The German Embassy, in a Twitter assertion, mentioned: “We call anew for their [Eritrean troops] withdrawal, full humanitarian & media access, and independent investigations of human rights violations & war crimes.”
International medical group Medecins Sans Frontieres issued a press release on March 15: “In Mugulat in east Tigray, Eritrean soldiers are still using the health facility as their base.” Thus, the presence of Eritrean troopers in the northern area of Tigray might be asserted with a point of certainty — regardless of authorities denials.
2. Somalia: Where are the lacking troopers?
Unconfirmed studies that Somali troopers had been in Eritrea for army coaching and despatched to combat in Tigray first made their rounds in January.
Mothers and households have protested in Somalia, demanding data on their family members. Some households say they haven’t heard from them in over a yr.
“Some of them were told that their boys have died,” one opposition presidential candidate, Abdurahman Abdishakur Warsame, informed the Associated Press at the moment. “According to the information we’re receiving, those boys were taken to the war in northern Ethiopia.”
Somalia’s data minister, Osman Abokor Dubbe, denied that Somali troopers who had been outdoors the nation for coaching had been involved in the Tigray battle. He referred to as such allegations “propaganda.”
“There are no Somali troops requested by the Ethiopian government to fight for them and fight in Tigray,” he mentioned.
In January, Ethiopia issued an identical assertion denying studies claiming the presence of Somali troops in Tigray.
Shortly after the rapprochement of Ethiopia and Eritrea, the two nations started working intently along with Somalia on a number of matters. Among their targets had been “consolidating peace, stability, and security,” in line with a press release launched by Eritrea’s Ministry of Information.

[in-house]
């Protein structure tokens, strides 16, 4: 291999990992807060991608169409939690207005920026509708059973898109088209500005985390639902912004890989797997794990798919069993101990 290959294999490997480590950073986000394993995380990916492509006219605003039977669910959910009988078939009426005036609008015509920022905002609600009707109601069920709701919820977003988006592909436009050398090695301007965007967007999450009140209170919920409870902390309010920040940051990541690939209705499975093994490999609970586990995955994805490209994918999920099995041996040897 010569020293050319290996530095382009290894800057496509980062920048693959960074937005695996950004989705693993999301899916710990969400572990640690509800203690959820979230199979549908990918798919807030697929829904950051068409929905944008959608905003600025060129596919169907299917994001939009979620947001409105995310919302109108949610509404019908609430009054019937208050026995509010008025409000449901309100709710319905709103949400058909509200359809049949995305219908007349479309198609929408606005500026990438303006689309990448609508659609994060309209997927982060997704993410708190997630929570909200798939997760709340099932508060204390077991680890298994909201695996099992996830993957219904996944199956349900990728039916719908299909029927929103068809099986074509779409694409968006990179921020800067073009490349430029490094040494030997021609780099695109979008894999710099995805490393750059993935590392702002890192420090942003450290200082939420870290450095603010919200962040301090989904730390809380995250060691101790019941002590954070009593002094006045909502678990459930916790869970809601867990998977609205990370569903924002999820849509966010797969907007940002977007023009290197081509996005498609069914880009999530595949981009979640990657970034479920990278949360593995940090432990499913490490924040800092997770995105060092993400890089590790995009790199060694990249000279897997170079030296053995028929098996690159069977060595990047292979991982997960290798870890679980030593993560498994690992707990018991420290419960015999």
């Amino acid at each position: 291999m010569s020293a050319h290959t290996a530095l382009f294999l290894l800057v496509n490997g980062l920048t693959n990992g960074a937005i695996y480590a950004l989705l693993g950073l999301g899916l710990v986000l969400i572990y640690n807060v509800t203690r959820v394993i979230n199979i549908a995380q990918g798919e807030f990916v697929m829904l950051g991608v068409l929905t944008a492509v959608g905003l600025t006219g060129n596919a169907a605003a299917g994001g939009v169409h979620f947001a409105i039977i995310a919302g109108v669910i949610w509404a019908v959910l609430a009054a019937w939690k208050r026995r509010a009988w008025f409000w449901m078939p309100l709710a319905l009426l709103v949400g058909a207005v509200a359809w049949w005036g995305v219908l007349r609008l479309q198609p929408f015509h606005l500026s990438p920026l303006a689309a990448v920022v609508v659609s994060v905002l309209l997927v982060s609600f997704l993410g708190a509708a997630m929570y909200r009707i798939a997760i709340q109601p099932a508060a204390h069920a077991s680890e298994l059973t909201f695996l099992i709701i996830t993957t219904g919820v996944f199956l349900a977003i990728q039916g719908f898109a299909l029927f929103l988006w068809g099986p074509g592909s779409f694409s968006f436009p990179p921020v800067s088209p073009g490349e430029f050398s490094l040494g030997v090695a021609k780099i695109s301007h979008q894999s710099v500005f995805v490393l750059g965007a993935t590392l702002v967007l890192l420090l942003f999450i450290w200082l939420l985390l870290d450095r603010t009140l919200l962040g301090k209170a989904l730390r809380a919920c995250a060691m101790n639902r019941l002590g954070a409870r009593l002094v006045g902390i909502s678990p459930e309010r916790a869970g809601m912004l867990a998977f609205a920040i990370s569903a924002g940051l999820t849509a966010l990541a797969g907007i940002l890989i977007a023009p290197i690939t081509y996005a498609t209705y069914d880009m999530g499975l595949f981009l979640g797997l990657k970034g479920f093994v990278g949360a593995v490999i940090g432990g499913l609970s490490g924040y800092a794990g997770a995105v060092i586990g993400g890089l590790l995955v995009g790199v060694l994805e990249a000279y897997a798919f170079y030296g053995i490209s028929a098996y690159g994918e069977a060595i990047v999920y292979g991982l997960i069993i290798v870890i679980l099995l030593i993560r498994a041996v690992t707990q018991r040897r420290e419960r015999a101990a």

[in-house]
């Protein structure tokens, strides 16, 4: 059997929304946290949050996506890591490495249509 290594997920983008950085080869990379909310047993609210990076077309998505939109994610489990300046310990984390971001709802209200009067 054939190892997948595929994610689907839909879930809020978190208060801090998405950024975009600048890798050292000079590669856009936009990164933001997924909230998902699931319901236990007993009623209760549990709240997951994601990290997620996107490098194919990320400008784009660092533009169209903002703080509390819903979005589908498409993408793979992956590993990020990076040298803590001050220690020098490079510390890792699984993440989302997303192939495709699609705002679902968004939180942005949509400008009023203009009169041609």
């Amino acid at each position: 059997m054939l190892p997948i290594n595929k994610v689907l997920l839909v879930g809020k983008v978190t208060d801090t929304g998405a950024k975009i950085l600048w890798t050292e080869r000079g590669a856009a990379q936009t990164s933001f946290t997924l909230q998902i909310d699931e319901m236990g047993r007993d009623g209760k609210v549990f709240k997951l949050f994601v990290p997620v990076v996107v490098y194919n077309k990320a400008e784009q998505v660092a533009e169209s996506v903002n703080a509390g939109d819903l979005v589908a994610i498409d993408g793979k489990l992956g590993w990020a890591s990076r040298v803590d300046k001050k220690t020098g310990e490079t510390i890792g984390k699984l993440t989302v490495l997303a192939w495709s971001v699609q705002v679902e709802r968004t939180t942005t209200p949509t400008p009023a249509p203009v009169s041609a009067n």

The head of the Somalian parliamentary committee on overseas affairs, Abdulkadir Osoble Ali, in a letter, requested the Somali president to make clear what number of troops are in Eritrea, when will they return, and the location of the lacking troopers.
DW reached out to each Somali lawmaker Osoble and opposition presidential candidate Abdishakur for extra data on their statements. Neither has responded to DW’s requests for an interview.
In social media networks, lists with names of people that have allegedly obtained army coaching in Eritrea, disappeared, or had been even killed in Tigray are circulating. DW tried to match these names with social media profiles. Neither may the Facebook accounts in query be clearly put in reference to to the Somali military, nor to combating in Tigray. However, a few of the profiles haven’t been up to date publicly for months and even years.
3. United Arab Emirates: Support with drones?
In the very early days of the battle, the Tigrayan facet claimed that the United Arab Emirates was aiding the Ethiopian military with drones dispatched from an airbase in Eritrea.
Wim Zwijnenburg has been wanting into these claims. His work focuses on humanitarian disarmament for the Dutch peace group PAX — and he’s an knowledgeable on armed drones. After wanting into satellite tv for pc imagery and cross-checking other data at hand, Zwijnenburg concludes: “In sum, the claims made by the Tigray forces are not impossible, but so far they seem improbable.”
In an interview with DW, Zwijnenburg explains that direct proof to confirm such claims was missing, comparable to footage of flying drones, unbiased eyewitnesses, or remnants of weaponry. “The only weapon remnants that were found were bombs and missiles fired by aircraft that the Ethiopian Air Force had access to,” Zwijnenburg tells DW.
After his publication, some individuals despatched photos to show a drone strike, Zwijnenburg says. “But that was easily disproven because […]the weapons being used were actually artillery weapons because you could still see the shells on the ground.”
The Ethiopian military itself is certainly utilizing drones, as Major General Yilma Merdasa, Commander of Ethiopian Air Force, informed state broadcaster ETV in an interview revealed in November. However, these are industrial drones, not fight drones, as Zwijnenburg explains. Usually, these are used for intelligence and surveillance.
What can we conclude?
Claims that Somali and UAE troops intervened in Tigray can’t be independently verified — and there’s little data obtainable to corroborate the allegations.
The presence of Eritrean troopers in Tigray, nonetheless, stays possible.